A boundary is a barrier; something that separates two things. Walls, fences and cell membranes are examples of physical boundaries. Psychological boundaries can be said to exist too, even though such boundaries have no physical reality. Psychological boundaries are constructed of ideas, perceptions, beliefs and understandings that enable people to define not only their social group memberships, but also their own self-concepts and identities. Such boundaries are the basis by which people distinguish between “We” or “I” (group members; insiders; part of “Us”) and “Other” (outsiders and examples of what is “not-self”). Each person can be said to have a psychological identity boundary around themselves by which they distinguish themselves from other people. Like other boundaries, this identity boundary both separates people and also defines how they are linked together. This is to say that the act of drawing the boundary itself provides the basis for saying that one person is separate from another psychologically, but does so only by drawing a distinction between those two people, which implies a relationship, never the less. Self cannot exist without also “Not-self” existing, just as figure cannot exist without ground against which to contrast. Identity necessarily includes social relationships which are built into the self to varying degrees.
Aggression often occurs in response to some frustration (Berkowitz, 1989). However, aggressive revenge, more specifically, is thought to be driven by negative affects such as anger in response to some transgression (Harmon‐Jones & Sigelman, 2001). Anger is experienced as an unpleasant emotional state often associated with the approach motivational system (Harmon‐Jones, 2004; Harmon‐Jones, Schmeichel, Mennitt, & Harmon‐Jones, 2011; Threadgill & Gable, 2019a). Approach motivation, or the impetus to move toward some goal or object, is a fundamental dimension of affective states (Gable, Neal, & Threadgill, 2018; Gable, Threadgill, & Adams, 2016; Harmon‐Jones, Harmon‐Jones, & Price, 2013; Pizzagalli, Sherwood, Henriques, & Davidson, 2005; Ridderinkhof, 2017; Threadgill & Gable, 2018a, 2019b). Much research has associated anger with approach motivation (for review, see Carver & Harmon‐Jones, 2009). For example, anger is associated with approach‐motivated urges (Dollard, Miller, Doob, Mowrer, & Sears, 1939; Harmon‐Jones, Price, Peterson, Gable, & Harmon‐Jones, 2013), approach‐oriented patterns of physiological responses (Jameison, Koslov, Nock, & Mendes, 2012) and relates to more approach‐motivated traits such as self‐assurance, strength, and bravery (Izard, 1991; Lerner & Keltner, 2001). Moreover, neural regions associated with approach motivation are activated during situational anger (see Gable & Poole, 2014; Gable, Poole, & Harmon‐Jones, 2015; Harmon‐Jones & Gable, 2018, for a review).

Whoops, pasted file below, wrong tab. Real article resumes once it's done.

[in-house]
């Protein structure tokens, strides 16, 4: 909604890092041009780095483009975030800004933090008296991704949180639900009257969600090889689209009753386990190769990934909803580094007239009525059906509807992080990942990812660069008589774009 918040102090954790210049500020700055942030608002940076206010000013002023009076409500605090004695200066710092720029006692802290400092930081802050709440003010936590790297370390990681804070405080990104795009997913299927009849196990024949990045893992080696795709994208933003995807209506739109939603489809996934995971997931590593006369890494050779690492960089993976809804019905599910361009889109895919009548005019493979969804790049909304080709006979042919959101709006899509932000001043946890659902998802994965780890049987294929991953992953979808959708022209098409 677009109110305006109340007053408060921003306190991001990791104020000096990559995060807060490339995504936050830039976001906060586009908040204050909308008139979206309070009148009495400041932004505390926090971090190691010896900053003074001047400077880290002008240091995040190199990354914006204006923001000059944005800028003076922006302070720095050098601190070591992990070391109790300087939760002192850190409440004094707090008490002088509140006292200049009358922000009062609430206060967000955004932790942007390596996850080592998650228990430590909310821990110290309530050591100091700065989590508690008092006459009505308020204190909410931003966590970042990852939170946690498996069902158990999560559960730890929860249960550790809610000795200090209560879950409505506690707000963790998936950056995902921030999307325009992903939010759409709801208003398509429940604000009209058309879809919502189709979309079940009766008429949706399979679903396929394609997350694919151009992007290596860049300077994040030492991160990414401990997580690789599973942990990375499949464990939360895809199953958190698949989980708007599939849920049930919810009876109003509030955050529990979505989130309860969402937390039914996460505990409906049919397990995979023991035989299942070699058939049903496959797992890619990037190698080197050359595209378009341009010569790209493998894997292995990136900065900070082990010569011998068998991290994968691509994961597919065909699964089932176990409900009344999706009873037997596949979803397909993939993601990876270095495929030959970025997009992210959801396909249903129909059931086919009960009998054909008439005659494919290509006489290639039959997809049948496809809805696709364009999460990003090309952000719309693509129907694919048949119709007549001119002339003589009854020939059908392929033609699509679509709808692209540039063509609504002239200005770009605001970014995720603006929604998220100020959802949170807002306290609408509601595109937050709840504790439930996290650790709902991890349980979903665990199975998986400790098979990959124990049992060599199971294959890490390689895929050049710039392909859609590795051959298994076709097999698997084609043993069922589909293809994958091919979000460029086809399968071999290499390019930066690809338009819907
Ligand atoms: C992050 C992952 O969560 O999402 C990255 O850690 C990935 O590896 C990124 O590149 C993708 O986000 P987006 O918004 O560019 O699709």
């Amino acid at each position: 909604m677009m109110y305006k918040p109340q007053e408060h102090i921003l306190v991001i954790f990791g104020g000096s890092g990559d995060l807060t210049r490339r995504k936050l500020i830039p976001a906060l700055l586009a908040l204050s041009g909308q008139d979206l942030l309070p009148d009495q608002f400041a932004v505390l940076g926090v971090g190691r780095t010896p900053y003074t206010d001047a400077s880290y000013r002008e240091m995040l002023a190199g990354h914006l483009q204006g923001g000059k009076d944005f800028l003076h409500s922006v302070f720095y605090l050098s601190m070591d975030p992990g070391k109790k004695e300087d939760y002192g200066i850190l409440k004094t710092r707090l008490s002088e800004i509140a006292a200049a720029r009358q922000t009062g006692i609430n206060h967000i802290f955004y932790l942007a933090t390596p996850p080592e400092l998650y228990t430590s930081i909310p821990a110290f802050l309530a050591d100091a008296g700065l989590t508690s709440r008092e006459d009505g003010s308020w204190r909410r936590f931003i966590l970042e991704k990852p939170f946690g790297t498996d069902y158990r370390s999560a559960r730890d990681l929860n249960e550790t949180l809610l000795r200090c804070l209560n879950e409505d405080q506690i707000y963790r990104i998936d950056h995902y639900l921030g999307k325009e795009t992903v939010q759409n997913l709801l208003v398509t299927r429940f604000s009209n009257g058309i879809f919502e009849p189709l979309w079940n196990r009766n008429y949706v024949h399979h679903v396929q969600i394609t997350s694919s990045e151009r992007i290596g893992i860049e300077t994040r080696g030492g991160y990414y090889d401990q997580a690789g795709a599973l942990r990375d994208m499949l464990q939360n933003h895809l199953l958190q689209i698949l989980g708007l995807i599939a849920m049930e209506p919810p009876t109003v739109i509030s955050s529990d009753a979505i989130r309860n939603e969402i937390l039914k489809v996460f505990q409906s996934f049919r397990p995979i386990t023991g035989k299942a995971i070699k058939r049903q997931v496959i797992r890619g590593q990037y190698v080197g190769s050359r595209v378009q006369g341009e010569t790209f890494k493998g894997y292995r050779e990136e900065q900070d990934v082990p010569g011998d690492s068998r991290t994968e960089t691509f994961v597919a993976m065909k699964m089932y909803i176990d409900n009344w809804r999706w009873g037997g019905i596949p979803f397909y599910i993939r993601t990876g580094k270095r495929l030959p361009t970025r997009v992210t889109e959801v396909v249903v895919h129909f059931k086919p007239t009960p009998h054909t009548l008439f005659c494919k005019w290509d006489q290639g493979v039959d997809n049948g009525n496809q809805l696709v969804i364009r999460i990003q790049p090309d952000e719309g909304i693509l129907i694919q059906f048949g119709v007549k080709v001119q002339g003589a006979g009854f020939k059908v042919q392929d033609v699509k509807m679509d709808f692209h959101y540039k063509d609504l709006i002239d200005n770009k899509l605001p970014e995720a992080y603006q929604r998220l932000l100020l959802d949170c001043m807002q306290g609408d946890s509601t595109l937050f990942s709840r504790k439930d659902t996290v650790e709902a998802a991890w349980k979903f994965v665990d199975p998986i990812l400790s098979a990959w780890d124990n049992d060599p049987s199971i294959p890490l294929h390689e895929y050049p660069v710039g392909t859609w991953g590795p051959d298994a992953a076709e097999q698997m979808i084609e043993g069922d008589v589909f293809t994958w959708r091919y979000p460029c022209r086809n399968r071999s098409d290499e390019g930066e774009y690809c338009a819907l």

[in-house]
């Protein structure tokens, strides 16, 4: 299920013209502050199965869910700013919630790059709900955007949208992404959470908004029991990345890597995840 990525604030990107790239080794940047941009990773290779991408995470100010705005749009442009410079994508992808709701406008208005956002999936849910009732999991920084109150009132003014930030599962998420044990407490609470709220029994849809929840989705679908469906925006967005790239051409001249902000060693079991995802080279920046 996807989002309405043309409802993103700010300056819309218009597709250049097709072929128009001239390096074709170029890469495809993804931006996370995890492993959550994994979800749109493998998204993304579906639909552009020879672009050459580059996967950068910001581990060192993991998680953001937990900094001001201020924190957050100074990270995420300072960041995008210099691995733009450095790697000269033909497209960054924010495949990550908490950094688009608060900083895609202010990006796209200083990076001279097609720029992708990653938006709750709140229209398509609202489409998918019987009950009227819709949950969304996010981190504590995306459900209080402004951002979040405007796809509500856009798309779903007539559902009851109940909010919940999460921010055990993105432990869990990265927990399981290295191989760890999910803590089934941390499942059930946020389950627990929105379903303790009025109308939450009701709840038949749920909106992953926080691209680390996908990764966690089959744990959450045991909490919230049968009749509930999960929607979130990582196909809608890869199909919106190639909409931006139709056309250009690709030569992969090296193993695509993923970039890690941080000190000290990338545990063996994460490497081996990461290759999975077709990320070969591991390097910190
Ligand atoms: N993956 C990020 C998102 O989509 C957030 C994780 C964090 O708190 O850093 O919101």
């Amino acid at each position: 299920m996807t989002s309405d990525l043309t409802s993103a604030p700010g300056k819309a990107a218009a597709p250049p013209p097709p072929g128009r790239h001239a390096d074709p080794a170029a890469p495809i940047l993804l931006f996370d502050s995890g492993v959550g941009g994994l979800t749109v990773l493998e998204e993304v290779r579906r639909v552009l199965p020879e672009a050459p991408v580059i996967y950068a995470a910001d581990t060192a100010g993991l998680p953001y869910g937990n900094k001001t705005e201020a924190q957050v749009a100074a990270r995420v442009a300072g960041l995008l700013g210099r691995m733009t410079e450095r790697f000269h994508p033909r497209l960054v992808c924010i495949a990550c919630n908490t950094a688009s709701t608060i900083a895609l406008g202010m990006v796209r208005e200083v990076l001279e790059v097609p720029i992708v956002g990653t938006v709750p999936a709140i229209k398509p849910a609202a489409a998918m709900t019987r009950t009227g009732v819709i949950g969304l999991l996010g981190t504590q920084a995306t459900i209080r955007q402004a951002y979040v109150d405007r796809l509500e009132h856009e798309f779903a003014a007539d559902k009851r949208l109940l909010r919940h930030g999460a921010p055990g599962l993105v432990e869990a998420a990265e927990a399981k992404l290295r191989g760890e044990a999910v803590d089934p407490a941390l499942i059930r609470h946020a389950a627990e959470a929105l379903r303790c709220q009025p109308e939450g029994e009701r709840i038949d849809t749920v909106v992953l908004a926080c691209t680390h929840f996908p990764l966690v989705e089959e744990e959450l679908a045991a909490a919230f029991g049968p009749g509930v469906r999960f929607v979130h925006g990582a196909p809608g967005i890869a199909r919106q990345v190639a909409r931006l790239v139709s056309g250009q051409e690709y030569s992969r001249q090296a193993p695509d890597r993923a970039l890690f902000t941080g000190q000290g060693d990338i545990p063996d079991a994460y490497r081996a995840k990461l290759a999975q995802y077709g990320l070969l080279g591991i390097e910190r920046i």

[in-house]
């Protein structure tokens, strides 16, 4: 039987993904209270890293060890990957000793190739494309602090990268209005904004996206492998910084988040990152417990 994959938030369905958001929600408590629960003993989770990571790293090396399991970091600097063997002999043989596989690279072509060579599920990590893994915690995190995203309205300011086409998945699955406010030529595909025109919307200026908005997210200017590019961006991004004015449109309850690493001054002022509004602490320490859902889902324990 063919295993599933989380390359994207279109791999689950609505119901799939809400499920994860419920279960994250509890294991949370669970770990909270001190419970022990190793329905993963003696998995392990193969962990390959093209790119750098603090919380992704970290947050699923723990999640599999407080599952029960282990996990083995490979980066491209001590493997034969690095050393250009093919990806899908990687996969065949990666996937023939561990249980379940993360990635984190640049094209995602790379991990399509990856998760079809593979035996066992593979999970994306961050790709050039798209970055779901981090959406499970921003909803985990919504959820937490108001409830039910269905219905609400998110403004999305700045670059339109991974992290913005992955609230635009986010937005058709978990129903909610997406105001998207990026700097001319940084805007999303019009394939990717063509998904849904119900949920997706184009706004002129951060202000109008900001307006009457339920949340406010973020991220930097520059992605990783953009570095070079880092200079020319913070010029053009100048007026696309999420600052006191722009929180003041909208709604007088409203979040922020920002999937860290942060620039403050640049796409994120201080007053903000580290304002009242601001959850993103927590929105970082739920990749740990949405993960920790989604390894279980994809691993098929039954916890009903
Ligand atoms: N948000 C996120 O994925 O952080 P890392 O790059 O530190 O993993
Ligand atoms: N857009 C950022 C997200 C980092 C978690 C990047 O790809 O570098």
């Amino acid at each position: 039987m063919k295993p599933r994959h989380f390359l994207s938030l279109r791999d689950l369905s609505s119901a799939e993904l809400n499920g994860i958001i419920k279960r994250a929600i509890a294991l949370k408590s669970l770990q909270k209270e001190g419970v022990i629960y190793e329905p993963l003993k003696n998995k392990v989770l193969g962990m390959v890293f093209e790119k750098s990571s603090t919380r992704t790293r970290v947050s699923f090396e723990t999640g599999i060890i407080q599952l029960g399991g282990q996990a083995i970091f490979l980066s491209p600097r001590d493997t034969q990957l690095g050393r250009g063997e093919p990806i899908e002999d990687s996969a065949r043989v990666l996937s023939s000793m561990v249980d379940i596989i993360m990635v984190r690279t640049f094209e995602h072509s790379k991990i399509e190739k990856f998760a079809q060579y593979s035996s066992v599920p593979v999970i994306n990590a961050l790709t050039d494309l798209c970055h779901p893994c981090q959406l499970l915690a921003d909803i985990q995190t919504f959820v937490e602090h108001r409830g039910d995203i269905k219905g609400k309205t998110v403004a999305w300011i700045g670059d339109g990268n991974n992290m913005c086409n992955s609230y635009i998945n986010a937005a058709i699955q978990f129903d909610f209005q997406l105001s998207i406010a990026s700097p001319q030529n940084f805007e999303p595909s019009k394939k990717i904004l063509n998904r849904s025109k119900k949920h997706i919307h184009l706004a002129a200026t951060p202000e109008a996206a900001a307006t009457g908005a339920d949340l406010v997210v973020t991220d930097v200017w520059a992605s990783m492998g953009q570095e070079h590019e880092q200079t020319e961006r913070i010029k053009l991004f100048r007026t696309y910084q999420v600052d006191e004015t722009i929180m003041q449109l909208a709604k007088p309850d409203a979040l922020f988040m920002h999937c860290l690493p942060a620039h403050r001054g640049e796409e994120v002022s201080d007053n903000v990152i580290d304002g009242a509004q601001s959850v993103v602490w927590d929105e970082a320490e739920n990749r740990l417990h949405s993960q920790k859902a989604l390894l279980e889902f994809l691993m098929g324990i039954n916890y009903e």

Past work has suggested that retaliatory aggression can be approach‐motivated. Harmon‐Jones and Sigelman (2001) found that, after an insult, participants who had greater left frontal alpha asymmetry, a neural correlate of approach motivation, engaged in more aggressive behavior. In contrast, participants who were led to believe that they could not act on their anger by taking actions to resolve an anger‐inducing event showed less left frontal alpha asymmetry than those who did expect to be able to resolve an anger‐inducing event (Harmon‐Jones, Sigelman, Bohlig, & Harmon‐Jones, 2003), suggesting that the ability to rectify an angering‐situation is approach‐motivating.
Other work has shown that participants rate aggressive responses after being provoked as more pleasurable than unjustified aggression (Ramirez, Bonniot‐Cabanac, & Cabanac, 2005). Chester et al. (2016) found that greater sensation‐seeking mediated the relationship between dopamine receptor gene polymorphisms (which is associated with reward seeking behaviors) and previous history of aggression. Additionally, retaliatory behaviors are associated with activity in the ventral striatum, a key component of the reward system in the brain (Chester & DeWall, 2018). Together, this work suggests that approach‐motivated anger is related to both aggressive behaviors and the experience of positive emotions, such as pleasure after aggression.